Why cant we use negative binomial to calculate the probability of getting a 7th game in best of 7 game series? P(X=7, r=4) = {7-1 C 4 -1} * (.5)^(7-4) * (.5)^4 = .15 , so there is 15 % chance of 7 trails to get 4 success or 15% chance its a 7 game series. Another way to look at this would be : Binomial , you need exactly 3 wins in 6 games to go to 7 game series, so that puts Binomial (n=6,x=3)= .31, so there is 31% chance that there is a 7 game series. Why don't they come out equal?


3 Answers 3


Summary: the negative-binomial based approach in the question ignores that either team can win Game 7. After correcting for this the results agree.


Not explicitly stated in the question, but it seems we are assuming the games are iid. with probability 0.5 for either team to win (a sequence of fair coin flips).

The probability of Game 7 happening, using the negative binomial distribution

The series goes to Game $7$ if and only if either team obtains its $4$th win in the $7$th game. The events "A wins $4$th time in Game $7$`" and "B wins $4$th time in Game $7$" are mutually exclusive, so \begin{equation} \mathbb{P}(\textrm{Game $7$ is played}) = \\ \mathbb{P}(\textrm{A obtain its $4$th win in the $7$th game}) + \mathbb{P}(\textrm{B obtains its $4$th win in the $7$th game}). \end{equation}

Each term on the right-hand-side is the probability of the case team obtaining $4$th wins after $3$ losses. Or, equivalently, the probability of the losing team winning (exactly) $3$ games before the $4$th loss. As reasoned in the question, this is the probability of $3$ in a negative-binomial distribution with parameters $p=0.5,~r=4$ (where $r$ is the number of failures). Thus, the total probability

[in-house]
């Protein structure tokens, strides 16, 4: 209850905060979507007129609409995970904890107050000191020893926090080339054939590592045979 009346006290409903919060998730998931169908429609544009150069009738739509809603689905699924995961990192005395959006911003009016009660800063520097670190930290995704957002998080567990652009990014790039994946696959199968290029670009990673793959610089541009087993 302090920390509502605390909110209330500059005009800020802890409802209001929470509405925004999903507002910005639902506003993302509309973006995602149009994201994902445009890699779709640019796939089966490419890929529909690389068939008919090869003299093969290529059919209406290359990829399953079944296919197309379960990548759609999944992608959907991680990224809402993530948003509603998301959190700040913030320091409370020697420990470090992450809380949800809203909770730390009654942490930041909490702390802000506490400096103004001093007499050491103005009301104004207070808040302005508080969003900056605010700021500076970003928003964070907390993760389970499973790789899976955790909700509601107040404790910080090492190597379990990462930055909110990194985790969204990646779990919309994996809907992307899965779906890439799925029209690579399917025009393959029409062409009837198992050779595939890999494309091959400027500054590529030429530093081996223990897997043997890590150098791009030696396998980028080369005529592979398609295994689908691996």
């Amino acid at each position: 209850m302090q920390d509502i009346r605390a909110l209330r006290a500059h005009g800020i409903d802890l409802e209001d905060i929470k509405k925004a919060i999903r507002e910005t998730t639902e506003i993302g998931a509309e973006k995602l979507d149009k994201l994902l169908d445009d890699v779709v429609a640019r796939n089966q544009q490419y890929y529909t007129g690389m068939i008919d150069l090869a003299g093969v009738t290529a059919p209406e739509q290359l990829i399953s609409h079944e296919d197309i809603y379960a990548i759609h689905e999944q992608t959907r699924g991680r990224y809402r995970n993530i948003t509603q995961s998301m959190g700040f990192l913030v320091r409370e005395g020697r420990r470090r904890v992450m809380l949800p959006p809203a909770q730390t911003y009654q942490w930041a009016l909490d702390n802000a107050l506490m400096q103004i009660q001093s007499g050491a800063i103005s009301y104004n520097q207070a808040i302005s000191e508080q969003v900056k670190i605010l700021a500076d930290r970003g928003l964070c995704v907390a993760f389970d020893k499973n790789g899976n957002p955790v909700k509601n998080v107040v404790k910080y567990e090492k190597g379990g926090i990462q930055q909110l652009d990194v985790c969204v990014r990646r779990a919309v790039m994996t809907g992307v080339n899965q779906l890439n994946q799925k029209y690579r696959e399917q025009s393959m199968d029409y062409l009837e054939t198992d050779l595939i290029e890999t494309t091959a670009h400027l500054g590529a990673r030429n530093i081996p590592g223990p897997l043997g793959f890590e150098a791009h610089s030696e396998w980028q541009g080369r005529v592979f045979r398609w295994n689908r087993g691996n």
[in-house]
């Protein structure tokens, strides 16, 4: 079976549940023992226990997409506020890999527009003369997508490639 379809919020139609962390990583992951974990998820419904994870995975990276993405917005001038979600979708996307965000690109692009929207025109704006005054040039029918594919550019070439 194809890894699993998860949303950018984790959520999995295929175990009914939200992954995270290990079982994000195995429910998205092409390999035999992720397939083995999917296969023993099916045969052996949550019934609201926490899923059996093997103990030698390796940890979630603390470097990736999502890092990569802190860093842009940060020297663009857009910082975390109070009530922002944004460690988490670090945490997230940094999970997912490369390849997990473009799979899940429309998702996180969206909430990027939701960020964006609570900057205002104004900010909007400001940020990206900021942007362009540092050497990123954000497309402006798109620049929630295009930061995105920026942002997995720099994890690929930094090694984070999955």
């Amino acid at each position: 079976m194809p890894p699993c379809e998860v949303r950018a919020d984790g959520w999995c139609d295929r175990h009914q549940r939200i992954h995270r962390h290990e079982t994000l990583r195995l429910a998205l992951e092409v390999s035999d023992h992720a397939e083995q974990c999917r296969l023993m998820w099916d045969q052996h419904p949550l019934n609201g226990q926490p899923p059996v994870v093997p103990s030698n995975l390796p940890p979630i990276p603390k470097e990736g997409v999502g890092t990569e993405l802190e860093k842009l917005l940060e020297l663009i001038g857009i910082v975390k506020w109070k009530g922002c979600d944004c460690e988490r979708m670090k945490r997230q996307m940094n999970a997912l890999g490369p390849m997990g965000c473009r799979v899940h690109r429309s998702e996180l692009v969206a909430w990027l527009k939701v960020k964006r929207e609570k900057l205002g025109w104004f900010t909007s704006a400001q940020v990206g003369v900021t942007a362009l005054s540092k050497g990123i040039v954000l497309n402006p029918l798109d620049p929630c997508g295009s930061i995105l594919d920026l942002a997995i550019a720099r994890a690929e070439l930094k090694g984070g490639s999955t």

\begin{equation} = 2 {4+3-1 \choose 3 }\,0.5^4\,0.5^3 \approx 0.31, \end{equation} exactly the same answer as derived in the question using the binomial distribution.

Additional remark

With a general series played to $r$ wins going to $2r-1$th game, the approaches can be seen to give the same result: the binomial coefficient is the same and the factor $2$ in the negative-binomial approach cancels one $0.5$ factor. This cancellation is very closely related to the fact that the binomial distribution approach "naturally" ignores the result of the final game while in the negative-binomial distribution approach both cases need to be taken into account.


The negative binomial would be appropriate if you wanted to know how many games it would take before team A won 4 games. However, that might be, say, 104 games, in which case team B would have won 100 games. Obviously that's not the way an actual seven game series works!

Your calculation - $P(X=7 | r=4)$ - using the negative binomial distribution calculates the probability that team B would have won exactly 3 games before team A wins 4, given that team B might have won any number of games before team A wins 4. It ignores the possibility that team B is the one that wins 4 games first and the impossibility of either team winning 5 or more games.